Written and directed by Sebastian Meise, co-written by Thomas Reider, in post-war Germany, Hans is imprisoned again and again for being homosexual. The one steady relationship in his life becomes his long time cell mate, Viktor, a convicted murderer. Starring: Franz Rogowski, Georg Friedrich, Anton von Lucke and Thomas Prenn.
Franz Rogowski is one of the most consistently brilliant and compelling actors of today, and one who does not receive the appreciation that he deserves. He superbly taps into the complexities of each of his characters, and Hans is certainly no exception. Rogowski displays both his fighting spirit and confidence, and his vulnerability and insecurities. His refusal to conform or compromise who he is for the authorities pushes him to rebel almost to the point of self-punishment. Hans is a kind, intelligent but broken man, a product of a world constantly telling him that his existence is wrong. There’s a great mix of ups and downs for viewers, seeing moments of his strength and resilience, versus seeing his moments of severe weakness both physically and mentally.
Each relationship he builds represents something different, with Viktor (Friedrich) what starts out volatile moves into a genuine connection after they find common ground. Georg Friedrich explores an evolution of Viktor, the man we meet is not the man we leave at the credits, it’s an overt change but a natural, sweet and touching progression. Rogowski and Friedrich have a wonderful chemistry, which similarly evolves throughout resulting in something sincerely moving. Hans’ relationships with Leo (Lucke) and Oskar (Prenn) are much more as you’d expect but they’re hugely intensified by the unforgiving environment, to become something much larger than any usual romance.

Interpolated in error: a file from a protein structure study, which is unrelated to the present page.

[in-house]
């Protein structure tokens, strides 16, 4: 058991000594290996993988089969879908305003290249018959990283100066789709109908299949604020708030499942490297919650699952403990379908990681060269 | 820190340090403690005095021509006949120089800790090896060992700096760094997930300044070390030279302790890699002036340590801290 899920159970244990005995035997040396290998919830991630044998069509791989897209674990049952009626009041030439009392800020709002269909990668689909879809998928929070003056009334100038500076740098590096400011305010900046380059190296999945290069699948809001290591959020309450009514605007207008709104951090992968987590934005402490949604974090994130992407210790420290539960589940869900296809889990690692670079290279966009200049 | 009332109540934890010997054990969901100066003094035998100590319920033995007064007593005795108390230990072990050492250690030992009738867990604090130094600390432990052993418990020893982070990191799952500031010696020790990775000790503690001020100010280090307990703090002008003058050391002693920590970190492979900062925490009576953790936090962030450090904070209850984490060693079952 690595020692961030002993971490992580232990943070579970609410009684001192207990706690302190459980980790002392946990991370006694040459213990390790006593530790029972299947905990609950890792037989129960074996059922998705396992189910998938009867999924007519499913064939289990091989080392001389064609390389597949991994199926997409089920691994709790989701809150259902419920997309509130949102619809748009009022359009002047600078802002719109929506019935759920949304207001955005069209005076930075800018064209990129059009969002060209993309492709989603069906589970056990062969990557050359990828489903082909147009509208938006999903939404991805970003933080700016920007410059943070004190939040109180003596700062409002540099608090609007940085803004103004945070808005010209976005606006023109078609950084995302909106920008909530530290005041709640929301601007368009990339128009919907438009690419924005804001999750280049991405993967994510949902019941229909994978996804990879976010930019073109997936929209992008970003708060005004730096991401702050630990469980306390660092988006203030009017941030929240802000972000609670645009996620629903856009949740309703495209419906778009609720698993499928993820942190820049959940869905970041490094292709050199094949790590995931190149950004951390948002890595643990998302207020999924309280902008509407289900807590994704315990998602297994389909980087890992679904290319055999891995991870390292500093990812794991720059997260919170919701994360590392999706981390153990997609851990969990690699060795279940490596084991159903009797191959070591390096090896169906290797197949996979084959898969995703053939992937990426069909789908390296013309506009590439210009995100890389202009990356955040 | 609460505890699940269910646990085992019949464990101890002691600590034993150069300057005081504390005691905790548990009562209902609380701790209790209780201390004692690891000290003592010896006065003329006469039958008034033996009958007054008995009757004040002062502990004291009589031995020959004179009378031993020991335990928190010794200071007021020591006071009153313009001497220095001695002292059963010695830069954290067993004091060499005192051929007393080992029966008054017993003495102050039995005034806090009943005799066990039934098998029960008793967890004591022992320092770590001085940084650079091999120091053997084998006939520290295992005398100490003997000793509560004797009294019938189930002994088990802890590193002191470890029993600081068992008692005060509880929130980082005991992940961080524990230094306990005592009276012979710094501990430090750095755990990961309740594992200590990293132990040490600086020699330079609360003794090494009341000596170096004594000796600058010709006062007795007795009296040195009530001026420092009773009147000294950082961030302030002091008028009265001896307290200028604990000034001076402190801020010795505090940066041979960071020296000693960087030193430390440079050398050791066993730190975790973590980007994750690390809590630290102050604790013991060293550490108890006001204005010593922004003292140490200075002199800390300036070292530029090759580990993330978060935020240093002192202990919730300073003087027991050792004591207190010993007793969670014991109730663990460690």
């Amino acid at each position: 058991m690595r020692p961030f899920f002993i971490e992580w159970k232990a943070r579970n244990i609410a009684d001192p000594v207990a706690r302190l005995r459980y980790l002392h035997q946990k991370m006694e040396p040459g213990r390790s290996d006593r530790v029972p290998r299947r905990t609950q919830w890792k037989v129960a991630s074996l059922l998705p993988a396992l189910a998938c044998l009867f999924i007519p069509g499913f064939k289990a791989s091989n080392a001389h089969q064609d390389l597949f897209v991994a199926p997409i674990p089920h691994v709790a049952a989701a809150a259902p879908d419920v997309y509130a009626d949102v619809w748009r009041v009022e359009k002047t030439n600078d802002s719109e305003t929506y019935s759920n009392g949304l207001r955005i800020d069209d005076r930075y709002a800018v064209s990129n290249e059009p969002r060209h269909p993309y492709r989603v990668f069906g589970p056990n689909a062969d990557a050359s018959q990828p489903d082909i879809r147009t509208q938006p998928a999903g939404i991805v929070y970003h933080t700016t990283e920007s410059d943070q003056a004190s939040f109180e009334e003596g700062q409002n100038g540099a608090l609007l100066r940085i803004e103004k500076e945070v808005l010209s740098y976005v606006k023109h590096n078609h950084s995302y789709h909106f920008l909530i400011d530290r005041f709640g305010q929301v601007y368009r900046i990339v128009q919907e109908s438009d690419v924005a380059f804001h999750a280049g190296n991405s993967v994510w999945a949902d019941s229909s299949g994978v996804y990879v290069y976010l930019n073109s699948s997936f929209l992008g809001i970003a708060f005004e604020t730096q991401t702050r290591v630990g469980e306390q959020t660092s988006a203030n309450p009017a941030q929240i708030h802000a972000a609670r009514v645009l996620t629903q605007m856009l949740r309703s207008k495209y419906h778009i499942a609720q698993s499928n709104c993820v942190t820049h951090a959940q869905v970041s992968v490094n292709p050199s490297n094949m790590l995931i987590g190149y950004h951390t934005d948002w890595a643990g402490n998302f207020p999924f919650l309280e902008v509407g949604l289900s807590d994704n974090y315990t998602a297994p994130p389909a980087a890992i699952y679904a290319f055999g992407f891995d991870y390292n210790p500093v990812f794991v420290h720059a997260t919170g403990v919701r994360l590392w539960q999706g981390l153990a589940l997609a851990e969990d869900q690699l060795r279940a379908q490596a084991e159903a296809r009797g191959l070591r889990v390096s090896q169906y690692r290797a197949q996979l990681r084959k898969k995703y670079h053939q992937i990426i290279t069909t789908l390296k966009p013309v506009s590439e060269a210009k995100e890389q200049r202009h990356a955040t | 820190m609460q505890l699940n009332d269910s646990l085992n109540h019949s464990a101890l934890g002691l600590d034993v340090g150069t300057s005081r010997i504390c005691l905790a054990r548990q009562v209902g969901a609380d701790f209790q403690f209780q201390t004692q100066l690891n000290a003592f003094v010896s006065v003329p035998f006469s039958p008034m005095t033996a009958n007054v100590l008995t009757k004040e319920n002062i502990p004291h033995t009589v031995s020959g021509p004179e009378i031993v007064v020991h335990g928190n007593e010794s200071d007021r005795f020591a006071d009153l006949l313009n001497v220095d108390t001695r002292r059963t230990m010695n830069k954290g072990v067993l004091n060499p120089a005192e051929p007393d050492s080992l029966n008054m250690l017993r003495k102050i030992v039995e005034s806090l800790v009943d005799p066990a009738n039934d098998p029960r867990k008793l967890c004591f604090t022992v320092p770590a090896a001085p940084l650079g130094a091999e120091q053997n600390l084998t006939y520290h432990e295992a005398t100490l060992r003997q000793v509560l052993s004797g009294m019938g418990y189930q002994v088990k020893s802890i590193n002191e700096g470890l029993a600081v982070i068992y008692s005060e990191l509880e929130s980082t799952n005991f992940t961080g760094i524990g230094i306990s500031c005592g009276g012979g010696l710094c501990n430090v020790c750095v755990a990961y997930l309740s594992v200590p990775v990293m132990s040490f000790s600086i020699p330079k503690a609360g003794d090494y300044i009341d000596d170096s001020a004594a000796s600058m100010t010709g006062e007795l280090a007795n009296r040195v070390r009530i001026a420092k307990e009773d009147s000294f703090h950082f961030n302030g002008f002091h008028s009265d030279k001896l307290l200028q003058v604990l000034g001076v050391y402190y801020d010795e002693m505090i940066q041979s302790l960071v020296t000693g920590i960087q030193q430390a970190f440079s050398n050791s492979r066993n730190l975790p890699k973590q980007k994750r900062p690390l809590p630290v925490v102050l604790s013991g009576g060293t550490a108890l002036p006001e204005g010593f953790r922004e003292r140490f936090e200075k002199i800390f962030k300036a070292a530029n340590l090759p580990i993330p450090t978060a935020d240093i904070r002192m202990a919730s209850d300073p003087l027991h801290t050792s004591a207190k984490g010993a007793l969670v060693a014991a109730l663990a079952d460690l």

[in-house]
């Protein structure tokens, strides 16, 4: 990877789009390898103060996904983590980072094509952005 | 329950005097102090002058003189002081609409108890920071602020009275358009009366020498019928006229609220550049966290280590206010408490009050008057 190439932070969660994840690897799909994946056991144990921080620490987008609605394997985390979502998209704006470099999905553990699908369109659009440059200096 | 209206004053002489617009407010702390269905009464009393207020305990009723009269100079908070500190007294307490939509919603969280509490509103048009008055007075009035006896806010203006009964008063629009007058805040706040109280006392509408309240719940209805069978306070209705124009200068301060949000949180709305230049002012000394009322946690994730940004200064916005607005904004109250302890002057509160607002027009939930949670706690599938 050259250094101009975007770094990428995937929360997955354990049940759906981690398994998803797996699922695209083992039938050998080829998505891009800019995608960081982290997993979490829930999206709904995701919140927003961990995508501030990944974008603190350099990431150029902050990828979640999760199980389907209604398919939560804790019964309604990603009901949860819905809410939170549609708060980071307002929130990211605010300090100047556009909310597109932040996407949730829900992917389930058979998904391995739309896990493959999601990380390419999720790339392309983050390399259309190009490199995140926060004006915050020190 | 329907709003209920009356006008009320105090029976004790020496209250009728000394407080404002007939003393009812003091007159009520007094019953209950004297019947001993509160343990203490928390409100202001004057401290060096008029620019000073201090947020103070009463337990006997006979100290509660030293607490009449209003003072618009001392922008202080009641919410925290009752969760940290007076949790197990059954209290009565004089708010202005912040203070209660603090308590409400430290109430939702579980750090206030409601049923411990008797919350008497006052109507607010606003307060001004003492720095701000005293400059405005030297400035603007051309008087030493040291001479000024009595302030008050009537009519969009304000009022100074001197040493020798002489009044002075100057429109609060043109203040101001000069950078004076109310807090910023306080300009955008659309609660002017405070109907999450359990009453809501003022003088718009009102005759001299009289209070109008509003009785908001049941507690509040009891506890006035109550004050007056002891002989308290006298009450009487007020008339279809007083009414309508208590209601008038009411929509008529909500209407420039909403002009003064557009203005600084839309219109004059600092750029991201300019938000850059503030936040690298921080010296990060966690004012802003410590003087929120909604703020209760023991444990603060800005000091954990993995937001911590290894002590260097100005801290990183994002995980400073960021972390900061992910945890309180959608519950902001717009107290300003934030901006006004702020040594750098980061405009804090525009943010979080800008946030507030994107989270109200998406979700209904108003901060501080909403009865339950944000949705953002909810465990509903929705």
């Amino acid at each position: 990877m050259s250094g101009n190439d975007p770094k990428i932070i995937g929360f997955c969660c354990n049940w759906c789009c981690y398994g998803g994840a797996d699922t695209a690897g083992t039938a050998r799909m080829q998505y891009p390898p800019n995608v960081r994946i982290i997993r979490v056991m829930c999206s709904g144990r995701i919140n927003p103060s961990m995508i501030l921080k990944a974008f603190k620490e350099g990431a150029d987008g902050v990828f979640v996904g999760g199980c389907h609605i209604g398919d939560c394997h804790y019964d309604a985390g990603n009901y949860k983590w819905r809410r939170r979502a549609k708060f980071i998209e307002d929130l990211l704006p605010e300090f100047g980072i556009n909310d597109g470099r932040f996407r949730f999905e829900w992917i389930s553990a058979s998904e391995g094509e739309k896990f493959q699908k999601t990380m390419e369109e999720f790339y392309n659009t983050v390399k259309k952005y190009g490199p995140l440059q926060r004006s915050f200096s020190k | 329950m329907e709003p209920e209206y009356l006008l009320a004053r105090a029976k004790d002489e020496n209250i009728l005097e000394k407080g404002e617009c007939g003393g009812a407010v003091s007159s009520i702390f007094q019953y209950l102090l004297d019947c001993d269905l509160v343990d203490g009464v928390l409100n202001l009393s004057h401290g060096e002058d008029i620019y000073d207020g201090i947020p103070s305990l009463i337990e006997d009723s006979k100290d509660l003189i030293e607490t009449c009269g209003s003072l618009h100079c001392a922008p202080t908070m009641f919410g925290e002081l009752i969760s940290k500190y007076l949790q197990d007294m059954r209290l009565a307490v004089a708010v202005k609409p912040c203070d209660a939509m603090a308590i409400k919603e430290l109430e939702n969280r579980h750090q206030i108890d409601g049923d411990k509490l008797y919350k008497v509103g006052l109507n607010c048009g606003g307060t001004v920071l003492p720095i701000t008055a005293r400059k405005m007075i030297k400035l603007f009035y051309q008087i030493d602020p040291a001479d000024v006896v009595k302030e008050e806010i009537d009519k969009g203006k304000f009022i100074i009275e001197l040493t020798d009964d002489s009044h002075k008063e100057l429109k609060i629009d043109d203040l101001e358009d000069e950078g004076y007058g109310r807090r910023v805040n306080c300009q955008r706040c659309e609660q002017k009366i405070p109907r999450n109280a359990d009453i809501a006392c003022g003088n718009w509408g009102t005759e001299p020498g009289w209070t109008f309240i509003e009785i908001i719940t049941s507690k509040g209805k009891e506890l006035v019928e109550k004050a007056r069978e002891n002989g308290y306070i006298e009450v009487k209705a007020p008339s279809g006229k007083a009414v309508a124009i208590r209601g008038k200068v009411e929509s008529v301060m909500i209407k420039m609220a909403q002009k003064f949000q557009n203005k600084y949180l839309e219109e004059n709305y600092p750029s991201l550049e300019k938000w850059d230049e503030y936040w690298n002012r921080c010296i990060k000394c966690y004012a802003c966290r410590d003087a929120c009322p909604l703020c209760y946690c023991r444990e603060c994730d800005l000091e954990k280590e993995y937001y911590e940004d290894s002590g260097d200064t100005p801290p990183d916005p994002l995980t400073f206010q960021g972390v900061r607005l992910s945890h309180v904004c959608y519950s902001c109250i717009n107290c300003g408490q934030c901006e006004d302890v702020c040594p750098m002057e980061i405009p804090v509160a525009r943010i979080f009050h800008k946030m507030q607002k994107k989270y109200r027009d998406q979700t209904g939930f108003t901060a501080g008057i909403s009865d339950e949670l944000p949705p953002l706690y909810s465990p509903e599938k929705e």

One of the most surprising elements of Great Freedom is that despite the dark and harrowing nature of its story, it never takes on an overwhelming grit, it always has an edge of hope. Sebastian Meise and Thomas Reider have written this story in such a way to capture the cold, hateful, unrelenting environment while keeping an intimacy, humour and relatability. The progression isn’t always smooth, the transitions of time can be slightly blunt but regardless, it holds your attention easily throughout. Its tone is heartfelt, it expertly balances the sexual desire, violence, isolation, depression and hope of its story.
Meise’s direction presents an interesting blend of styles, the brief moments Hans spends outside of prison are extremely different to the rest of the film. It’s a very restricted environment to bring through a strong colour but Meise still succeeds in capturing a sharp visual. It taps into the gravity and desperation of the story, creating an impactful atmosphere, while never falling in too deep. It’s a thin line to walk between the dark and sweet sides of this story but the filmmakers achieve that flawlessly.
Great Freedom is unexpectedly sweet and funny, bringing an intimacy and hope through its seemingly unending captivity. Franz Rogowski gives a powerful, heart-breaking and touchingly genuine performance, alongside a wonderful supporting cast. It’s visually strong, moves at a perfect pace and is as entertaining as it is tragic.